It had already been quite a week for the Williams brothers even before they checked in with their senior international squads and introduced themselves to new teammates. Inaki and Nico Williams seldom go anywhere on duty without matching tracksuits, but as they wished each other luck last Sunday, ahead of their landmark call-ups, they were heading in different directions.
Before that, they celebrated another very special first for the family. They shared a pitch, as they had 42 times before in Athletic Bilbao’s first team. They both scored goals, as they never had in the same match, in the 3-2 victory over Rayo Vallecano, similar goals that came from fine long passes designed to exploit the pace of Athletic’s fastest fraternity. Inaki’s opener was perhaps the more stylish, given the deft cushioning of the ball that brought it under his control while moving at speed, but the younger Williams, Nico, took his strike nicely, true to the family style, 20 minutes later.
Inaki and Nico were born eight years apart, to parents, Maria and Felix, who had suffered to provide what they hoped would be a better life for their first-born son and any children that might follow. While Maria, who is from Ghana, was carrying Inaki, she and her husband left West Africa to head for Europe. They travelled by truck and by foot, an arduous, perilous journey. They climbed the border fence that separates Morocco from the Spanish enclave of Melilla. They were arrested. They needed to be resourceful. They told border officials they were feeling conflict in Liberia.
They were granted asylum in Spain, and pitched up in Bilbao, an almost arbitrary choice but one with huge, happy consequences for their active eldest son. Inaki was born there, in the capital of Spain’s Basque Country and given the first name of a helpful local charity worker. He showed precocious talent as a footballer, after the family moved to nearby Pamplona, and enrolled in Athletic’s renowned academy at 18. His parents learned that not only was Athletic a widely admired club for the quality of its youth development system but that having a productive academy is essential to how Athletic operate. Uniquely in Europe’s leading leagues, they insist on a homegrown team: Only players who have been born or raised in the surrounding territory are selected by the club: a small catchment area, with a total population of around three million.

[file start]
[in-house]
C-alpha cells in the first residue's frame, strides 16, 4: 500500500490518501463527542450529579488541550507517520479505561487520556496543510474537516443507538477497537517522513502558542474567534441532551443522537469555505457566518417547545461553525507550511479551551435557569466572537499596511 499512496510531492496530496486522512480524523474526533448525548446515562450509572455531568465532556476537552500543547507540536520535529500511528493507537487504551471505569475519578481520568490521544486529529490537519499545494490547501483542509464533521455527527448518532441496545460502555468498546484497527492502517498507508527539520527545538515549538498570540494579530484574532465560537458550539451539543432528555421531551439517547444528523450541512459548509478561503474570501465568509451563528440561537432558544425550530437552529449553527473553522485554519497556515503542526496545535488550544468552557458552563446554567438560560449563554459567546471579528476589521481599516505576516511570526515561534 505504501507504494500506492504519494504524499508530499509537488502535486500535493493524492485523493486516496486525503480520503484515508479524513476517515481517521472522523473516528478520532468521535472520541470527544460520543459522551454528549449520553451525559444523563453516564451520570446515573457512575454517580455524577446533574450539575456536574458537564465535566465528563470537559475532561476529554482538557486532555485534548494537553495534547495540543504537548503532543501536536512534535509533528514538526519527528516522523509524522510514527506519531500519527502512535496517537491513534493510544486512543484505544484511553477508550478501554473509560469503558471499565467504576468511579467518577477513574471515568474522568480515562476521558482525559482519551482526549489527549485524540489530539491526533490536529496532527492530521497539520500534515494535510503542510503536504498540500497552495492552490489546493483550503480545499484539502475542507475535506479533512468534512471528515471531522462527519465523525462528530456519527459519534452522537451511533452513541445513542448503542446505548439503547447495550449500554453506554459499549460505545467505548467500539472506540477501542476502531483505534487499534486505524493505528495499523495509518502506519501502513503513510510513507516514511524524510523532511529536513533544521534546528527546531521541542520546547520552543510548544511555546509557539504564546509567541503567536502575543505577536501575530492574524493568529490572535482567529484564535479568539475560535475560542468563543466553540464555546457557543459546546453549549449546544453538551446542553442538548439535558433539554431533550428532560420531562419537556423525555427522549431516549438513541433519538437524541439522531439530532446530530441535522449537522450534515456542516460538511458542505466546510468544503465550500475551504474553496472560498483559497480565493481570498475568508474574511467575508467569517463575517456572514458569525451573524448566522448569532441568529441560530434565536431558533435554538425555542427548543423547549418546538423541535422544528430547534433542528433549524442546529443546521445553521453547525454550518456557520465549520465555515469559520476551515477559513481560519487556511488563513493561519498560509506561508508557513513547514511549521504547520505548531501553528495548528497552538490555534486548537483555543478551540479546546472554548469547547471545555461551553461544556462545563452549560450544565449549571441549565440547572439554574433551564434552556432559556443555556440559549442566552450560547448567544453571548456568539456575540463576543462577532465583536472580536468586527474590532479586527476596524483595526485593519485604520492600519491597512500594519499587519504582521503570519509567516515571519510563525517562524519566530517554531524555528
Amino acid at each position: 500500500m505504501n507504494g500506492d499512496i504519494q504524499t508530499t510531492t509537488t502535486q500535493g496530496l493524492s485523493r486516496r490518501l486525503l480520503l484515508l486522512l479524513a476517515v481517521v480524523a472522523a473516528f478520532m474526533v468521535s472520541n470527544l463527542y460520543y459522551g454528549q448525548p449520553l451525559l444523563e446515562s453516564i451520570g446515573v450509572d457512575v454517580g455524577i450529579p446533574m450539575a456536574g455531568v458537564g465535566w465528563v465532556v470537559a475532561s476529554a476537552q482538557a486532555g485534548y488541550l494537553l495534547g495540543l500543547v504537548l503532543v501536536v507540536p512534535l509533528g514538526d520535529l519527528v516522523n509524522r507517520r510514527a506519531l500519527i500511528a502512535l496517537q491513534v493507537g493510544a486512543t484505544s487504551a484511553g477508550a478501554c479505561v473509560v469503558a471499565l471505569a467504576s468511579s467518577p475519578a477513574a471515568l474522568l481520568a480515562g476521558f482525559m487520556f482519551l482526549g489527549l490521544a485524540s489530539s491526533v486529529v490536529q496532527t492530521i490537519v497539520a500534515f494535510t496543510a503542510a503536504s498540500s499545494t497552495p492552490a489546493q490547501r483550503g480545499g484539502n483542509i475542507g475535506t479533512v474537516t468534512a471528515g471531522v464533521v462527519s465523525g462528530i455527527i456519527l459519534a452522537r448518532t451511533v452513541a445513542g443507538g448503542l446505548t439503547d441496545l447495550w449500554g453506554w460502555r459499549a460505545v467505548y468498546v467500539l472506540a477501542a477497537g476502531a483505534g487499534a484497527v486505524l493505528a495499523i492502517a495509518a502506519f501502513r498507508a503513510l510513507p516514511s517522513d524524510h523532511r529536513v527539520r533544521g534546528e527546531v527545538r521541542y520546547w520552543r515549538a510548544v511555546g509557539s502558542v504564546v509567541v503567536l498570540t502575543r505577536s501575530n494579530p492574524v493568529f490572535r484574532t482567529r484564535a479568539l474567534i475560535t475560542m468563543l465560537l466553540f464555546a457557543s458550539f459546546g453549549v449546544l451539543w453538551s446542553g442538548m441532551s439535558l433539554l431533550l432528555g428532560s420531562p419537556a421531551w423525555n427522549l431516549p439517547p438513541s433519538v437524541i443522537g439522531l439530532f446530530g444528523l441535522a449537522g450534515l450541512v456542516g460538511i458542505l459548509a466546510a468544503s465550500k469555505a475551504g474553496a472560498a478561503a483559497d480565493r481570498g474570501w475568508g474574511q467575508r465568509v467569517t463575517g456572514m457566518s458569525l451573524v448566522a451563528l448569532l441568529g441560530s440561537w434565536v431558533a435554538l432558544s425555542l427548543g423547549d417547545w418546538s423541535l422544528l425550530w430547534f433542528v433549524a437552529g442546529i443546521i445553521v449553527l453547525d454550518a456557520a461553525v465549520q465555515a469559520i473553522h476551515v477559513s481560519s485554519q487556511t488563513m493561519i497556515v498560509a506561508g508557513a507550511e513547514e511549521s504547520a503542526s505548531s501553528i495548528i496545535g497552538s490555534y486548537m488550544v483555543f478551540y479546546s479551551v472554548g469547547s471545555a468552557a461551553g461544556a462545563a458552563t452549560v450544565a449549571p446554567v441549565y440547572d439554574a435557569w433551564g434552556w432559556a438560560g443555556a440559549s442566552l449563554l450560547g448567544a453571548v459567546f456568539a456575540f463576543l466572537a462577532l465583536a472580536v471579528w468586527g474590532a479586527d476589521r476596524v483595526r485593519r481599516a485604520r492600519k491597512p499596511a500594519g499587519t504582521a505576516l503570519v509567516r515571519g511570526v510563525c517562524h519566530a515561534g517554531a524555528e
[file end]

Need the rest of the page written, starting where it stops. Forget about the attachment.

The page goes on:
Inaki Williams had come into the category as if by chance. It was a blessing for Bilbao. He would become a club superstar, its symbol, and besides the skill, the finishing, the jet heels, an astonishing example of stamina. He made his debut at 20. He has not missed a single league game with injury, or suspension, since April 2016. His goal against Rayo was his 77th for Athletic.
Spain called up Inaki Williams just before Euro 2016, priming the then 21-year-old for the next World Cup. He played in one friendly but, when the head coach changed - Julen Lopetegui replacing Vicente Del Bosque - was not called up again. Ghana, for whom he is eligible through his parents, contacted him, knowing that one friendly appearance for another country would not preclude him from an international career elsewhere. Inaki Williams should make his debut for the Black Stars against Brazil in northern France this week, or against Nicaragua next, warm-up fixtures for the World Cup, where, all being well, Inaki Williams will be an important part of Ghana’s campaign.
Nico Williams may be there too. His first call-up to the senior Spain squad, for Uefa Nations League matches against Switzerland and Portugal, came as something of a surprise this month and provoked a suspicion, from Ghana especially, that Spain want to cap Nico in an official international to ensure he commits his international future to them rather than follow his brother into the Ghana set-up. Head coach Luis Enrique insists the selection is for the here-and-now rather than any future options: “If the World Cup started tomorrow, this is the squad I would pick,” he said, announcing Nico’s promotion from the Spain Under 21s. “He’s an interesting player for us. He’s in form and has the speed to get past opponents.”
Should both brothers go to the World Cup, it raises the prospect of a meeting like the Black Stars’ match against Germany in the 2010 tournament when Jerome Boateng was on one side and his brother Kevin-Prince Boateng on the other, playing for Ghana, where the German-born siblings’ father came from. Spain and Ghana could, if they successfully negotiate the first two phases, collide in the quarter-finals, or later, in Qatar. “If they both reach the final,” remarked Luis Enrique, “it will be tough for Nico and Inaki’s parents to decide who they want to win.”